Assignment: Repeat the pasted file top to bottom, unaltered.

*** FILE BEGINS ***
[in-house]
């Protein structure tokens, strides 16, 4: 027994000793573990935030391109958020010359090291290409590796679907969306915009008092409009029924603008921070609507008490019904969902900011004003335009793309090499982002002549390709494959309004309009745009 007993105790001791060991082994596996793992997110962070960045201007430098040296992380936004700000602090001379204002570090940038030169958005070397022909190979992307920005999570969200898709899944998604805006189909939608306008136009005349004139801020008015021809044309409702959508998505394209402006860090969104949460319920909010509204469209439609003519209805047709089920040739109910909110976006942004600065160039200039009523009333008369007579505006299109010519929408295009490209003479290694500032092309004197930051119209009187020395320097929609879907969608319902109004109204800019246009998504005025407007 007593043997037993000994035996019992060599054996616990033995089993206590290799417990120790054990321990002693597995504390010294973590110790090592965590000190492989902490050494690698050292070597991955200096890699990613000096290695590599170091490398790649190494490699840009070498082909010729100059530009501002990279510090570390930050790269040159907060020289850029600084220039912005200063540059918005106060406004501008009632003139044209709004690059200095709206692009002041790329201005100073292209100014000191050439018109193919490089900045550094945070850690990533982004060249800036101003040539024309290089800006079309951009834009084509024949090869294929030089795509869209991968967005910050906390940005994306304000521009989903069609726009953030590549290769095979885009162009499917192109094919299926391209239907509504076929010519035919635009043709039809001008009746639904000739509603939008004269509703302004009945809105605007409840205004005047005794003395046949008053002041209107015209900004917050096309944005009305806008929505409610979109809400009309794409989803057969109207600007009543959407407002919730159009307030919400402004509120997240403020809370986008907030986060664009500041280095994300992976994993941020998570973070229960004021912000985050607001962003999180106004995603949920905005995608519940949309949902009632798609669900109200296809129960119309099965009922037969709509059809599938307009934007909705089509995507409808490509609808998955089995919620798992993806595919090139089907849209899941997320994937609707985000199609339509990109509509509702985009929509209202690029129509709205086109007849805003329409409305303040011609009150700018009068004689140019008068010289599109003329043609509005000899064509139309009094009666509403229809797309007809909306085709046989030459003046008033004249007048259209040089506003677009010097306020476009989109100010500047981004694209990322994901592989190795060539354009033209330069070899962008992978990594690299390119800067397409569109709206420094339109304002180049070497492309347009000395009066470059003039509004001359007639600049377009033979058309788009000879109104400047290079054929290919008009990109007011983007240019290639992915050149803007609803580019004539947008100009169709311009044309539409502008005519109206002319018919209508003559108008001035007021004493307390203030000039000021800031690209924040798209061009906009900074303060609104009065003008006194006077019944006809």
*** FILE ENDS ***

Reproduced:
[in-house]
């Protein structure tokens, strides 16, 4: 027994000793573990935030391109958020010359090291290409590796679907969306915009008092409009029924603008921070609507008490019904969902900011004003335009793309090499982002002549390709494959309004309009745009 007993105790001791060991082994596996793992997110962070960045201007430098040296992380936004700000602090001379204002570090940038030169958005070397022909190979992307920005999570969200898709899944998604805006189909939608306008136009005349004139801020008015021809044309409702959508998505394209402006860090969104949460319920909010509204469209439609003519209805047709089920040739109910909110976006942004600065160039200039009523009333008369007579505006299109010519929408295009490209003479290694500032092309004197930051119209009187020395320097929609879907969608319902109004109204800019246009998504005025407007 007593043997037993000994035996019992060599054996616990033995089993206590290799417990120790054990321990002693597995504390010294973590110790090592965590000190492989902490050494690698050292070597991955200096890699990613000096290695590599170091490398790649190494490699840009070498082909010729100059530009501002990279510090570390930050790269040159907060020289850029600084220039912005200063540059918005106060406004501008009632003139044209709004690059200095709206692009002041790329201005100073292209100014000191050439018109193919490089900045550094945070850690990533982004060249800036101003040539024309290089800006079309951009834009084509024949090869294929030089795509869209991968967005910050906390940005994306304000521009989903069609726009953030590549290769095979885009162009499917192109094919299926391209239907509504076929010519035919635009043709039809001008009746639904000739509603939008004269509703302004009945809105605007409840205004005047005794003395046949008053002041209107015209900004917050096309944005009305806008929505409610979109809400009309794409989803057969109207600007009543959407407002919730159009307030919400402004509120997240403020809370986008907030986060664009500041280095994300992976994993941020998570973070229960004021912000985050607001962003999180106004995603949920905005995608519940949309949902009632798609669900109200296809129960119309099965009922037969709509059809599938307009934007909705089509995507409808490509609808998955089995919620798992993806595919090139089907849209899941997320994937609707985000199609339509990109509509509702985009929509209202690029129509709205086109007849805003329409409305303040011609009150700018009068004689140019008068010289599109003329043609509005000899064509139309009094009666509403229809797309007809909306085709046989030459003046008033004249007048259209040089506003677009010097306020476009989109100010500047981004694209990322994901592989190795060539354009033209330069070899962008992978990594690299390119800067397409569109709206420094339109304002180049070497492309347009000395009066470059003039509004001359007639600049377009033979058309788009000879109104400047290079054929290919008009990109007011983007240019290639992915050149803007609803580019004539947008100009169709311009044309539409502008005519109206002319018919209508003559108008001035007021004493307390203030000039000021800031690209924040798209061009906009900074303060609104009065003008006194006077019944006809």